Once upon a time, A Different Light was a mini-chain that drove the long-time gay bookstore, Walt Whitman, out of business. Over time, A Different Light has had fewer and fewer books. It has outlasted a chain store coming and going across Castro Street, but is now more a card and video store that has some books.
Nonetheless, its residual prestige and Castro Street location draw some gay authors to appear at the store, and it serves some function as a cruising ground for literate gay men.
The staff would mostly like to be elsewhere, some fancying themselves as writers (OK, some former employees have made the transition!). A lack of knowledge about gay and lesbian literature is all-too-frequently displayed by the staff.
PROS: wide selection of gay magazines
CONS: dwindling selection of g/l books; ignorant, disengaged staff
Acorn Books is the size of several full-grown oak trees and contained many volumes. I have rarely found what I was looking for there, but have sometimes found some other interesting books.
The books generally seem overpriced to me, as if it was an antiquarian bookstore (when the selectivity is more than of a thrift store with more attention given to classifying and alphabetizing).
I wouldn't say the staff is unfriendly, but they generally seem indifferent to books and to customers (Codys and A Clean Well-Lighted Place for Books show that this is not inevitable, and, for that matter, the staff at Borders seems more helpful, firendly, and knowledgeable than that of Acorn).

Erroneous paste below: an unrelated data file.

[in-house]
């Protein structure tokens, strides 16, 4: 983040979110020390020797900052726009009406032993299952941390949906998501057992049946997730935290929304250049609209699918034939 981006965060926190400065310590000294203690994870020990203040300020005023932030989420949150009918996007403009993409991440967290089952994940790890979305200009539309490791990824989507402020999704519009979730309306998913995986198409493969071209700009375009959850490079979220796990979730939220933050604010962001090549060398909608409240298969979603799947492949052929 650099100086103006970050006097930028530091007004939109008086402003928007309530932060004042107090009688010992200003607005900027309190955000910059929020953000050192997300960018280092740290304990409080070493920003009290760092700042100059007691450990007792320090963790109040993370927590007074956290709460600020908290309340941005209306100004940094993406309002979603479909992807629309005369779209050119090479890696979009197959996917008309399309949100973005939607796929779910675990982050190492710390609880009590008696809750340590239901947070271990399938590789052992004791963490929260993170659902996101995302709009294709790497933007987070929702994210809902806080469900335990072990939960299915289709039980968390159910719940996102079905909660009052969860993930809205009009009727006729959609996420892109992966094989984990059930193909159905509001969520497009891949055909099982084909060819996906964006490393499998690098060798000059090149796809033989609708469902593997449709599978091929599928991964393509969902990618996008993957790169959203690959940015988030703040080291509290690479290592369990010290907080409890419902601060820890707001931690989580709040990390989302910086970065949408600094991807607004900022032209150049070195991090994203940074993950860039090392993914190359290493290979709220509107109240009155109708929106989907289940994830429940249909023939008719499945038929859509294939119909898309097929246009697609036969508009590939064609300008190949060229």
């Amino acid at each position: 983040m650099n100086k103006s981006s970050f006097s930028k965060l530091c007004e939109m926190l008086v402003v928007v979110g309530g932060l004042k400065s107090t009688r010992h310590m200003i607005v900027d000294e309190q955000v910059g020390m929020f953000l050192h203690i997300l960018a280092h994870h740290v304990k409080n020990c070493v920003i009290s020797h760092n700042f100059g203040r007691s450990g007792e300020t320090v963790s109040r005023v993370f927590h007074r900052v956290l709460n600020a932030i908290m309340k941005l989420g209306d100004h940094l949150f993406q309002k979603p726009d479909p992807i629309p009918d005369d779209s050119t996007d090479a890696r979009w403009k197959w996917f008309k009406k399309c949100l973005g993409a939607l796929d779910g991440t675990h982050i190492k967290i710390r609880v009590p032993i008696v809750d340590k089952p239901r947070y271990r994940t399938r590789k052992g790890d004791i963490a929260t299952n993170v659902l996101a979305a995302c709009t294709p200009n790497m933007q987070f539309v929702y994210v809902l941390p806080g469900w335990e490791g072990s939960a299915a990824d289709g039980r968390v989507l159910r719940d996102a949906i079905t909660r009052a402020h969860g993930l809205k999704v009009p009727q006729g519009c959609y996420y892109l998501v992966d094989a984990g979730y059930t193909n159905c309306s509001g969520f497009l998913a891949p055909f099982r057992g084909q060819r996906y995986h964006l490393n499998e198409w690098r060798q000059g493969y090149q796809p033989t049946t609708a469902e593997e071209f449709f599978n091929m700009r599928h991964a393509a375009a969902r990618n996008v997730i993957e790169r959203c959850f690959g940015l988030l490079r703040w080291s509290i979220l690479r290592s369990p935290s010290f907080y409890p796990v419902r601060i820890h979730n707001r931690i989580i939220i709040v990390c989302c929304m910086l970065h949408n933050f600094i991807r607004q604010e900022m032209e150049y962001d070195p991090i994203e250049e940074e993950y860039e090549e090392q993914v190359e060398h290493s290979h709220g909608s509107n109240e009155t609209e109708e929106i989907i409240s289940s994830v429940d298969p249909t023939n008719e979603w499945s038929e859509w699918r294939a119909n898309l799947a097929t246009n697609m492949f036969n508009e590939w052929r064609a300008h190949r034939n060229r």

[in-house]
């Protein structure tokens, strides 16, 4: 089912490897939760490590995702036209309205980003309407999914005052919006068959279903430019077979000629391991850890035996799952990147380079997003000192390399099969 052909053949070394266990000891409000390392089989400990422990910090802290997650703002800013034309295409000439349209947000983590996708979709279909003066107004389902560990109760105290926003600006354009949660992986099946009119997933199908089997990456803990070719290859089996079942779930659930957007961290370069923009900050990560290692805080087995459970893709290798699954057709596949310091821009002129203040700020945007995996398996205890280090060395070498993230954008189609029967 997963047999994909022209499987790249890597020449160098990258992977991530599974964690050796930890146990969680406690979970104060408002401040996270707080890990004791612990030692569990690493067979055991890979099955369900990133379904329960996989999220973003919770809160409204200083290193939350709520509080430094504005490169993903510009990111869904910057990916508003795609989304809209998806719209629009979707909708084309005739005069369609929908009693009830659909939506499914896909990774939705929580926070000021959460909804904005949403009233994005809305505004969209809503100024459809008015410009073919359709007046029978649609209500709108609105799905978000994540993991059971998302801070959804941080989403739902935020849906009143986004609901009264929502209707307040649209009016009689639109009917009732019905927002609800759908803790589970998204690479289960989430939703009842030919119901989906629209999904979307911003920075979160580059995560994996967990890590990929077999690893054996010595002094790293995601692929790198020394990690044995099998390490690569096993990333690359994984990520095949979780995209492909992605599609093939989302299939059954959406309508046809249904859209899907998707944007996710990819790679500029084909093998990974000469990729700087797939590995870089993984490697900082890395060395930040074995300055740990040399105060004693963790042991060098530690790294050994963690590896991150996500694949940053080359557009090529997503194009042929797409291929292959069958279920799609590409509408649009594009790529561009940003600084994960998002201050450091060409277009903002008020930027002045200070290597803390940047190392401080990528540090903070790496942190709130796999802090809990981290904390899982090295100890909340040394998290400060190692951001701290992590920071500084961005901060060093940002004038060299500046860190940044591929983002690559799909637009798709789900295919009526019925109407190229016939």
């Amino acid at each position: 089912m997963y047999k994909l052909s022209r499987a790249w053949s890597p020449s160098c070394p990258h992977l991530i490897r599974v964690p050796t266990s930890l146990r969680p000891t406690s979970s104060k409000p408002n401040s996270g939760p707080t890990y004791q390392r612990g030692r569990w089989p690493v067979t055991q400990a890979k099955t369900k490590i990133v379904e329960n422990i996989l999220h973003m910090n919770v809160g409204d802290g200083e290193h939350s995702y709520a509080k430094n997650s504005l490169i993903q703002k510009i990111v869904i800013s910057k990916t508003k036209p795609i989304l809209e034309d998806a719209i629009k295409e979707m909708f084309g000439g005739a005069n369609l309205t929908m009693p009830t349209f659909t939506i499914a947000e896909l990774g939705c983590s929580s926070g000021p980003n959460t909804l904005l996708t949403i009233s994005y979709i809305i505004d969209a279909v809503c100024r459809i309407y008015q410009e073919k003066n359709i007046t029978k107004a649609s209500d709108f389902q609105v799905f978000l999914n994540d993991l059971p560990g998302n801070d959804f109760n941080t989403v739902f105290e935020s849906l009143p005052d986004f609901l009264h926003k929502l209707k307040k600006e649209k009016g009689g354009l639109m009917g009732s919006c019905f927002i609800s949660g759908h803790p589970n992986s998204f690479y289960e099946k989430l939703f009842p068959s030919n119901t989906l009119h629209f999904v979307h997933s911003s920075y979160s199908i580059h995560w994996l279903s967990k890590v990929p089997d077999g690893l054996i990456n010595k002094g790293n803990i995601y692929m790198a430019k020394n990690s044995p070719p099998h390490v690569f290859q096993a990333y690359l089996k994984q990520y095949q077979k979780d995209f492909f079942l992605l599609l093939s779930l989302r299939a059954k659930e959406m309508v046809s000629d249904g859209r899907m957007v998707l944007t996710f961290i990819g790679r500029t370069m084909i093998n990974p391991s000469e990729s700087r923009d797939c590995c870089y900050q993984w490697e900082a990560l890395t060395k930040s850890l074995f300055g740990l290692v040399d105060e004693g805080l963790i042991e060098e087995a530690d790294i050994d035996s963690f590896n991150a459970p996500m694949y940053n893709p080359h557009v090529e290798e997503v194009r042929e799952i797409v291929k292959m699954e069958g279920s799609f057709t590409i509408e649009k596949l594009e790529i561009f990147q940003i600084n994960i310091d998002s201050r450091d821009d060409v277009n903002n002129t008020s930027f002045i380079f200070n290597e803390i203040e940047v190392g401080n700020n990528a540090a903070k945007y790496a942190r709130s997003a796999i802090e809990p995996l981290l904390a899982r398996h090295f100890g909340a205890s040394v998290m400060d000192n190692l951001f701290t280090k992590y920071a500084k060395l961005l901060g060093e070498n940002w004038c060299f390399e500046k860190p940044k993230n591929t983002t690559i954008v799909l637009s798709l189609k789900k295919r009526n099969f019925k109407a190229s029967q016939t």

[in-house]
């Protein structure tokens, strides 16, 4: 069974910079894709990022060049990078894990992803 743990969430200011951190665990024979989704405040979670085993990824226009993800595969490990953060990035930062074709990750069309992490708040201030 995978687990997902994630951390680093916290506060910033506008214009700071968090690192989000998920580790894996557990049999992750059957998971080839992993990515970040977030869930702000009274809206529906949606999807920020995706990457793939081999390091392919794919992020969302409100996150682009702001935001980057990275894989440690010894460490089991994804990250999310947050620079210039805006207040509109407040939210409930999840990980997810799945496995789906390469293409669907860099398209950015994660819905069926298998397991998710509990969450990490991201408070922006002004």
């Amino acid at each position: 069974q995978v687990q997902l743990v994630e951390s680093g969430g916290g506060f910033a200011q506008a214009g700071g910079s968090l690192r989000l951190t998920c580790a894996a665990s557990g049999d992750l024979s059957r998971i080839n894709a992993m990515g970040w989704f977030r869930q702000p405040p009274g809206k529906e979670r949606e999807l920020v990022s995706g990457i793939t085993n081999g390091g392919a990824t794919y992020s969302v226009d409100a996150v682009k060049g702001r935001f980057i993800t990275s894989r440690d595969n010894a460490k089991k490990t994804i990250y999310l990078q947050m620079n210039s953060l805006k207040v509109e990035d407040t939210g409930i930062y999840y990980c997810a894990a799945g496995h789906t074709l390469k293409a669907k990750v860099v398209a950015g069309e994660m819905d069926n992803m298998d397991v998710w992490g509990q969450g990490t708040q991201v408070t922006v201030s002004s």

Especially if one is looking fora 1950s or 60s title that time has forgotten, Acorn is a place to check out.
PROS: many books, well organized
CONS: overpriced, undernourished
ACWLPB is where the authors I want to hear are most likely to appear in San Francisco. A few blocks north of the Opera House and Davies Symphony Hall, it is also a good place to browse between dinner and performances.
The staff are knowledgeable and eager to help (including many had-written recommendations of particular titles scattered through the large store).
The store is fairly large, but has fewer gay books and social science titles than the Union Square Borders store.
ACWLPFB has a frequent buyer program. Members receive a bimonthly listing of upcoming appearances that includes a 20%-off coupon. And after buying 20 (I think) titles, buyers receive a credit toward purchasing more equal to 20% of their total expenditures.
PROS: author appearances, dedicated staff
CONS: good but somewhat limited selection
Black Oaks draws the biggest-name authors for its reading series. It has a reasonable selection of new books (though not competitive with Cody's) and the array of academic and literary books of a premiere college town used book store (competitive with Moe's).
The staff does not have the surly, condescending "Perhaps I might deign to ring up your purchases" attitude of the staff at Moe's. They seem knowledgeable, if less friendly than the staff at Cody's.
Prices for used books are comparable to those at Moe's, higher than the used bookstores on Solano Avenue, fruther north (through the tunnel).
PROS: readings, inventory, staff
CONS: no bargains
Cody's, like Moe's, is a longstanding Berkeley institution, still influenced by the founder whose name it bears.
Cody's is the second-best site of reader appearances in the East Bay (after Black Oaks). It has the largest inventory of books, with a staff noticeably more helpful and friendly than the staffs of Moe's and Black Oaks. They are happy to order anything for a customer, but these days most customers are quite able to special order for themselves.
PROS: large inventory
CONS: bookstores are becoming obsolete?